Australian Cops Perform CPR on Drowning Kangaroo

A kangaroo, though likely not the one from this story.
A kangaroo, though likely not the one from this story.
Photo: Chris Fithall (Flickr)

I know very little about Australia, aside from the fact that it’s basically a weirder United States with a feral cat problem. But I’m familiar enough to know that Australian police resuscitating a drowning kangaroo with CPR at the beach is about as Australian as it gets.

The Agence France-Presse reports that Australian police were called to Melbourne’s Safety Beach on Sunday to rescue a kangaroo in the ocean. It had reached the safety of the sand and was swaddled in a blanket by the time the cops arrived, but it soon headed back into the water. Typically kangaroos are fine swimmers, but this one struggled in the waves and eventually became unconscious. Two police officers entered the water and resuscitated the ‘roo using CPR.

No, the officers did not perform mouth-to-mouth resuscitation—they just provided chest compressions, according to the AFP report—but even mentioning such an act has already conjured the upsetting image in my head.


The kangaroo is now doing fine, according to the AFP.

Australian emergency workers are no stranger to helping animals in distress. You may remember the viral video from 2009 of an Australian volunteer firefighter giving water to Sam, an injured koala. Though that story was heartwarming and brought more than $2 million in donations to the Australian Koala Foundation, it took an enormous toll on the volunteer firefighter, who ended up losing his day job in the backlash.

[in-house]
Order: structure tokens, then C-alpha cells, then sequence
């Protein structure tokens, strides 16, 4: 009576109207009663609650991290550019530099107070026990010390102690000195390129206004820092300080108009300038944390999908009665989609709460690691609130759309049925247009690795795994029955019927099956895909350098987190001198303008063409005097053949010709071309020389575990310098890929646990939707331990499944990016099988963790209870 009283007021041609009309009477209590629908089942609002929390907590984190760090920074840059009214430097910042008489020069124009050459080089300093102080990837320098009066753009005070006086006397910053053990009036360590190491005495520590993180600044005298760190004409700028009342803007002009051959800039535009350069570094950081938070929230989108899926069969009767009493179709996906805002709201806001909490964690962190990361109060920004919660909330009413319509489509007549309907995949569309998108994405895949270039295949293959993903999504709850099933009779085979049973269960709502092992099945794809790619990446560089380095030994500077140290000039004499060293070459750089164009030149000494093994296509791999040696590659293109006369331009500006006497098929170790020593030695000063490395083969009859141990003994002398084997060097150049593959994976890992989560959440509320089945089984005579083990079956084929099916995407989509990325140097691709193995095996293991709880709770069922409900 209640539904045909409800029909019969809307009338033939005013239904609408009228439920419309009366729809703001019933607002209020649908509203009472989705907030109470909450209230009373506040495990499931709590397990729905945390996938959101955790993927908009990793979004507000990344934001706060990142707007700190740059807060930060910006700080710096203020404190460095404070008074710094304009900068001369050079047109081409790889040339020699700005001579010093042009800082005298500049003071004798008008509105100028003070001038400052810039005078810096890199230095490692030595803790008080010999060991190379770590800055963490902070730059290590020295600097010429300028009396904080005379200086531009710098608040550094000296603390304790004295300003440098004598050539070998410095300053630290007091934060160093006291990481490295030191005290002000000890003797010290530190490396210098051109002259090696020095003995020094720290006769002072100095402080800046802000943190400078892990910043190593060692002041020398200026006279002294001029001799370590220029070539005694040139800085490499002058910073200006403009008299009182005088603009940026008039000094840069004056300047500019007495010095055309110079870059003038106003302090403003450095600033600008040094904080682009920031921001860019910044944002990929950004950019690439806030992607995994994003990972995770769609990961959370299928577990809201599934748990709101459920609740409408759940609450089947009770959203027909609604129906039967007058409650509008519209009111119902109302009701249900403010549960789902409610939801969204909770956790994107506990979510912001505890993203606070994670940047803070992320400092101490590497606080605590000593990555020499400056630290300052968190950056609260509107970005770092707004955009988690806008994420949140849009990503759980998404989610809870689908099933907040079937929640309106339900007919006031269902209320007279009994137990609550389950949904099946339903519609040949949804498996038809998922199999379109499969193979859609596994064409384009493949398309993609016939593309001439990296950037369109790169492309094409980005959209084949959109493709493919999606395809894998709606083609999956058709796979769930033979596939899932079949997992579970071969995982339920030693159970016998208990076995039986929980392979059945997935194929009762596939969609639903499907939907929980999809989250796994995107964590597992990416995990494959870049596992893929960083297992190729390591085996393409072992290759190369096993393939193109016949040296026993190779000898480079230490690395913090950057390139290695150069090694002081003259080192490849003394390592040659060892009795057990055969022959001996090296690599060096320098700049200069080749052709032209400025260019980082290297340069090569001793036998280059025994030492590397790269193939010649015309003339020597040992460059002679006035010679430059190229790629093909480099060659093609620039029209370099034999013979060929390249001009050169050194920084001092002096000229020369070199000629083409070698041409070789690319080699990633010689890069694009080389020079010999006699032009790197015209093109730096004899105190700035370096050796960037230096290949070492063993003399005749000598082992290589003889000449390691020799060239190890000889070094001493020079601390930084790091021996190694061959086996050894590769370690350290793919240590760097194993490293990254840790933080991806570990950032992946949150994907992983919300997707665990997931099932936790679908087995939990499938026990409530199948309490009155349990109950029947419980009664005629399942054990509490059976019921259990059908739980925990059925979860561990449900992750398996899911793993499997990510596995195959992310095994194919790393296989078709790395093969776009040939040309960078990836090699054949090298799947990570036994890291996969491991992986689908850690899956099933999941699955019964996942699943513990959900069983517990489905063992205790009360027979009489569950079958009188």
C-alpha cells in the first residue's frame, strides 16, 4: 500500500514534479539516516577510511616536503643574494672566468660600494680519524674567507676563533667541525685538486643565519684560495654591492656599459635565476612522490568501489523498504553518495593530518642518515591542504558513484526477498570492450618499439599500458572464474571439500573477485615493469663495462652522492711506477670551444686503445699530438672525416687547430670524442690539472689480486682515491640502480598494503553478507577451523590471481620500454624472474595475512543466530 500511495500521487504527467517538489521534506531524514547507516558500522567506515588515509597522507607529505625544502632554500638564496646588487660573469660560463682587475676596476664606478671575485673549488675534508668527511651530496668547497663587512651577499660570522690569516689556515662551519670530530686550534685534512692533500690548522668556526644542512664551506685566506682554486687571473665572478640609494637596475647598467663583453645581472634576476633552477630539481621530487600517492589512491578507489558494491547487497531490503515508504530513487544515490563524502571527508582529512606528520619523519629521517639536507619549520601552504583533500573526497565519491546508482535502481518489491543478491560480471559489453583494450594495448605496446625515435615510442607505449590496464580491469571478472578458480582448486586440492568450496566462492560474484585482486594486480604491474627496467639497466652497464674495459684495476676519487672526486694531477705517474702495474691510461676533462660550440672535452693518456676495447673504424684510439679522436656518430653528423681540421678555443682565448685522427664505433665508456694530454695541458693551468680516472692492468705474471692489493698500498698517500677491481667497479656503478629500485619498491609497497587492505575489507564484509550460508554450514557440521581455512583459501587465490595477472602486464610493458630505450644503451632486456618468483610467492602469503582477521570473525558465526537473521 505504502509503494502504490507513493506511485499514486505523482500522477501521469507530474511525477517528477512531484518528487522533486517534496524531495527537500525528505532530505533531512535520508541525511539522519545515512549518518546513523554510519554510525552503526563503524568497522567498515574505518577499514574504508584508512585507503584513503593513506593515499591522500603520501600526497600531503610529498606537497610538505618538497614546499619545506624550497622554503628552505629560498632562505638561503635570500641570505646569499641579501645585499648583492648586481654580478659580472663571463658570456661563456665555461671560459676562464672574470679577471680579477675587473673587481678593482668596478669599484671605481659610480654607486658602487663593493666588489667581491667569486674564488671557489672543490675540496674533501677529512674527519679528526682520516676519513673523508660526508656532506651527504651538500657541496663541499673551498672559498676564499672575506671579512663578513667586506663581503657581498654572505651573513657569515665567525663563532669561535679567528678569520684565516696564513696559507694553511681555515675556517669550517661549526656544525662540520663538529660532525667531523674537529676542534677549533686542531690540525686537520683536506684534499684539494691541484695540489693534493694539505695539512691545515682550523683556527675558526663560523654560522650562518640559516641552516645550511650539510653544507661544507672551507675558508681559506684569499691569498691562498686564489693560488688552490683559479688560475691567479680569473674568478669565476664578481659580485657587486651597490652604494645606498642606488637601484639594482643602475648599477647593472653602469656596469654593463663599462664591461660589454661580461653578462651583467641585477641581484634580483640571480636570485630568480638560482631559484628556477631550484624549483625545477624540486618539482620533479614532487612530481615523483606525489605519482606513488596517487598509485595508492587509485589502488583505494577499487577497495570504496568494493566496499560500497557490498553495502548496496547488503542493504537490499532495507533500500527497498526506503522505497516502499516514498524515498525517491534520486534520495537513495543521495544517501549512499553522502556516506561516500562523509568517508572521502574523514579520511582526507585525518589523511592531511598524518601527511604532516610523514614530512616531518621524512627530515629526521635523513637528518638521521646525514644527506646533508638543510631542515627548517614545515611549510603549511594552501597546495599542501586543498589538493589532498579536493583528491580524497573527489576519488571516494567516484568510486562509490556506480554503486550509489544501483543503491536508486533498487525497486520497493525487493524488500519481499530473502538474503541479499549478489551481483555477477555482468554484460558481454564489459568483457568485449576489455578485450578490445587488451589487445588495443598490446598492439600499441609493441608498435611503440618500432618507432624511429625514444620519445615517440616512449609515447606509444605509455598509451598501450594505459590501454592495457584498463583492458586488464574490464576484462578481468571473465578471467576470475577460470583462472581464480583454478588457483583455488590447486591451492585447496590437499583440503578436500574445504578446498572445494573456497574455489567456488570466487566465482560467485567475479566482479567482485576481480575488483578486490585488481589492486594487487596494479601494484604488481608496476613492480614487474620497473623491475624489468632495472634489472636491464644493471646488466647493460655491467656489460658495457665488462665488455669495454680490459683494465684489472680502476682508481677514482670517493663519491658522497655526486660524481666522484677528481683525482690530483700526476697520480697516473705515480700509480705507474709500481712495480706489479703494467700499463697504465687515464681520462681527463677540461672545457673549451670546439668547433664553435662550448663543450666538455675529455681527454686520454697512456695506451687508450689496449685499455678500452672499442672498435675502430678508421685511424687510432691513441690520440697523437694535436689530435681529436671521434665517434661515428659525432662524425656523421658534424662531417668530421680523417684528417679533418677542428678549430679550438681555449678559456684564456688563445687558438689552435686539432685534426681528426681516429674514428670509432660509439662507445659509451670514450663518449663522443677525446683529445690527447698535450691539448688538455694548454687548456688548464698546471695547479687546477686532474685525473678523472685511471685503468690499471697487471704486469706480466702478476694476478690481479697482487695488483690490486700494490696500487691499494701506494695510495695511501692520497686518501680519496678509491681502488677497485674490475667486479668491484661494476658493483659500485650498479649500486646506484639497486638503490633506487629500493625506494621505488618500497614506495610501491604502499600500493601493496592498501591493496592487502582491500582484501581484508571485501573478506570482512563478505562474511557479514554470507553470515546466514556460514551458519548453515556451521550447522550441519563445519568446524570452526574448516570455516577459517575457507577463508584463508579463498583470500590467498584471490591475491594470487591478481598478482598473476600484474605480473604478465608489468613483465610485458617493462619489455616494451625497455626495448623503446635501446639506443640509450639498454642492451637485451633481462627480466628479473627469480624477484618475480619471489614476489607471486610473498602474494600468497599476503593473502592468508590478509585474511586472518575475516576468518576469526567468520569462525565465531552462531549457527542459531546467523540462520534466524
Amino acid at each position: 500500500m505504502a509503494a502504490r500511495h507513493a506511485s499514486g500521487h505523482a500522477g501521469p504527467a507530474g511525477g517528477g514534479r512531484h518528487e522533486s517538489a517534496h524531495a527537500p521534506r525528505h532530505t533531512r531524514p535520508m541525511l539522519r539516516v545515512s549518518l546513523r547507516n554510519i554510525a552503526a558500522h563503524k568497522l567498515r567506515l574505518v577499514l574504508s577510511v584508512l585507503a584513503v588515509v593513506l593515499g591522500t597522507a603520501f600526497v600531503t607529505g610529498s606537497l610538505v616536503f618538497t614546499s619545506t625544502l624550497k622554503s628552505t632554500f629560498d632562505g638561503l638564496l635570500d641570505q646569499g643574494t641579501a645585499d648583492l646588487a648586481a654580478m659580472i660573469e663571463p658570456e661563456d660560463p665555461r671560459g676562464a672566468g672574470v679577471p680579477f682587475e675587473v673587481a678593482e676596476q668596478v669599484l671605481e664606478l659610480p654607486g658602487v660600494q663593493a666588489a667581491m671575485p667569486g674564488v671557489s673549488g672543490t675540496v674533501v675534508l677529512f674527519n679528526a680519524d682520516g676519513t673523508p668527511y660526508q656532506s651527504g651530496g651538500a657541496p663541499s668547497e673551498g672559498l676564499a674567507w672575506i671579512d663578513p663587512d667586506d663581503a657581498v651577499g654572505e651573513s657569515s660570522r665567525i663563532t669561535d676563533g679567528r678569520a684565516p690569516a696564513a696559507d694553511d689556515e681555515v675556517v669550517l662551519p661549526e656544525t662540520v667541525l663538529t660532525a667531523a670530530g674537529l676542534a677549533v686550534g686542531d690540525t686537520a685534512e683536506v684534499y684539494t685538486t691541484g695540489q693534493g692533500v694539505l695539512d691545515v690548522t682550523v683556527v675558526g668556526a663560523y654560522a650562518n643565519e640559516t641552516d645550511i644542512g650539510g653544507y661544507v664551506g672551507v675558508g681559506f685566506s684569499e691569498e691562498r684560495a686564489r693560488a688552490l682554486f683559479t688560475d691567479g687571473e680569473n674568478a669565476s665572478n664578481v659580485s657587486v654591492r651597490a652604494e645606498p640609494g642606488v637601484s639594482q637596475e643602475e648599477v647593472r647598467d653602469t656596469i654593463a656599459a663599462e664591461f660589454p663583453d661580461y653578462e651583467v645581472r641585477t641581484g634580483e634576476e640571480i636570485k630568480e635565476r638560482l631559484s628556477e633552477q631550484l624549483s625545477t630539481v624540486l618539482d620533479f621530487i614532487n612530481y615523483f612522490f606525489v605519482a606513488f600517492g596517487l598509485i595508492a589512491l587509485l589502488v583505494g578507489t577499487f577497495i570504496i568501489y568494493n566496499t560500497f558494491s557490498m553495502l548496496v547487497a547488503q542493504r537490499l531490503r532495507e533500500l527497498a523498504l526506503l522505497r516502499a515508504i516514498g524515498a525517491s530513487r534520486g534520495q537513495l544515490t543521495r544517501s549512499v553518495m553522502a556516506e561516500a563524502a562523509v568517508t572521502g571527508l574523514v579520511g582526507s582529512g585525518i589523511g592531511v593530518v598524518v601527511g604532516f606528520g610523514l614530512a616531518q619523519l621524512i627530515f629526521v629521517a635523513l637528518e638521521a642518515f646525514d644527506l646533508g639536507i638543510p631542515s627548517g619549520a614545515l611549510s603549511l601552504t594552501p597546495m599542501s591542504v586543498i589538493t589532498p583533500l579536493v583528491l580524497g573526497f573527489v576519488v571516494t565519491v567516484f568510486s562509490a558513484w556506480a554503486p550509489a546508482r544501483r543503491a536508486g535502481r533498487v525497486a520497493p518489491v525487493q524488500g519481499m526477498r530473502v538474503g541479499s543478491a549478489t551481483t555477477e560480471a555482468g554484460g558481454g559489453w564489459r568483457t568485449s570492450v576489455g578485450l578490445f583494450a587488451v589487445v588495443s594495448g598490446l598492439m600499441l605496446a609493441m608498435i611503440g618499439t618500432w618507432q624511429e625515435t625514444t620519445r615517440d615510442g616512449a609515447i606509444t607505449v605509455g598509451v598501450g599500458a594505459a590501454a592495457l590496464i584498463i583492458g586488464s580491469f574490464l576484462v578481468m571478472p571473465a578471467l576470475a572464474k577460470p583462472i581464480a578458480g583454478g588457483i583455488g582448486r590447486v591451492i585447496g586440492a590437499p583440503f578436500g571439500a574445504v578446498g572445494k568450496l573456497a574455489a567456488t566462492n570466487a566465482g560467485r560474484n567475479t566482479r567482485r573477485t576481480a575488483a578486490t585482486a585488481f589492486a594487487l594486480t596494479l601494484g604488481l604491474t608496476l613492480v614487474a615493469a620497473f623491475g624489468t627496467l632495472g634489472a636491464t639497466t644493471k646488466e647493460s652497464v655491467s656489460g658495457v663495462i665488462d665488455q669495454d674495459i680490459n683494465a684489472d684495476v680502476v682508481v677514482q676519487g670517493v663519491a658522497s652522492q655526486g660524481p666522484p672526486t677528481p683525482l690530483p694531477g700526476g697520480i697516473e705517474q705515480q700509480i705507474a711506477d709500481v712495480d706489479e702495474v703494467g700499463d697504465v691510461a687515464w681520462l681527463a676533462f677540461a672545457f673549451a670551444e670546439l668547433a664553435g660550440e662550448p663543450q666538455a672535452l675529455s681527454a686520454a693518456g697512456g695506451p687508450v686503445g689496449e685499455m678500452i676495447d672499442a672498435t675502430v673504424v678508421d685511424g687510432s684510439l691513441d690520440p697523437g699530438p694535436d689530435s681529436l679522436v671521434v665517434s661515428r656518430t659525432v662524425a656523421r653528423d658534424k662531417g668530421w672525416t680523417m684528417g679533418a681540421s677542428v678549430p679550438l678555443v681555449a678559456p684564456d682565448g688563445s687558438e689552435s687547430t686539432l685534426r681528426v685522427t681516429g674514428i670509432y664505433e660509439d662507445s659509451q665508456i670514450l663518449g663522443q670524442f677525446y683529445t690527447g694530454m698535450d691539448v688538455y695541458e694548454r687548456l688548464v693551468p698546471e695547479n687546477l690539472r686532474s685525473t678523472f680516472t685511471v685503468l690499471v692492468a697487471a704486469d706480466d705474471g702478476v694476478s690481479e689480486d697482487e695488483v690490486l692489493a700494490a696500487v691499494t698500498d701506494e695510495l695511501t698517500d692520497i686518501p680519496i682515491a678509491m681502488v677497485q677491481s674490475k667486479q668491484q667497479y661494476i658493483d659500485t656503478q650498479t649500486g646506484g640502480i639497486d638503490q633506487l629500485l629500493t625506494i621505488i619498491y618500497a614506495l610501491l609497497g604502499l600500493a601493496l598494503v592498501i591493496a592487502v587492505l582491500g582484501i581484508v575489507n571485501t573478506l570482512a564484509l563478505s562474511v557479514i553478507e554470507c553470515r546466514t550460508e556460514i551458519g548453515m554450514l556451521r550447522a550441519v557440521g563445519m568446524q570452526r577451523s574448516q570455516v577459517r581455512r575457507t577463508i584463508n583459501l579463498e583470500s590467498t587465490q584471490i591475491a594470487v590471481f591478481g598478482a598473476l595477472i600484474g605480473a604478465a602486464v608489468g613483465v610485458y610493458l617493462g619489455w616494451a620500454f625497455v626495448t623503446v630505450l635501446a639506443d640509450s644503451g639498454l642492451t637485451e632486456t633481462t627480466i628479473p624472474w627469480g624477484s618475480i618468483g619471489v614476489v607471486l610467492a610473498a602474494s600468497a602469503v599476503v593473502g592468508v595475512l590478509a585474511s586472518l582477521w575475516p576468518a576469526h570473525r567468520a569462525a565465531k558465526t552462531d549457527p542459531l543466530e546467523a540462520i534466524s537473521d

Anyway, I’m glad the kangaroo is alive and not drowned. I further hope, for the officers’ sake, that no photos emerge from the incident, but I would love to see them if they exist, of course.

[AFP via]

Correction: Despite the firefighter’s claim to the Guardian, the Australian Koala Foundation emailed Gizmodo to say that it did not receive $2 million dollars in donations after the viral video, as reported in the Guardian story and as previously mentioned in the Gizmodo story. We have updated the post and regret the error.


Former Gizmodo physics writer and founder of Birdmodo, now a science communicator specializing in quantum computing and birds

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Something something jumpstarted the kangaroo something scream sunglasses fade to black.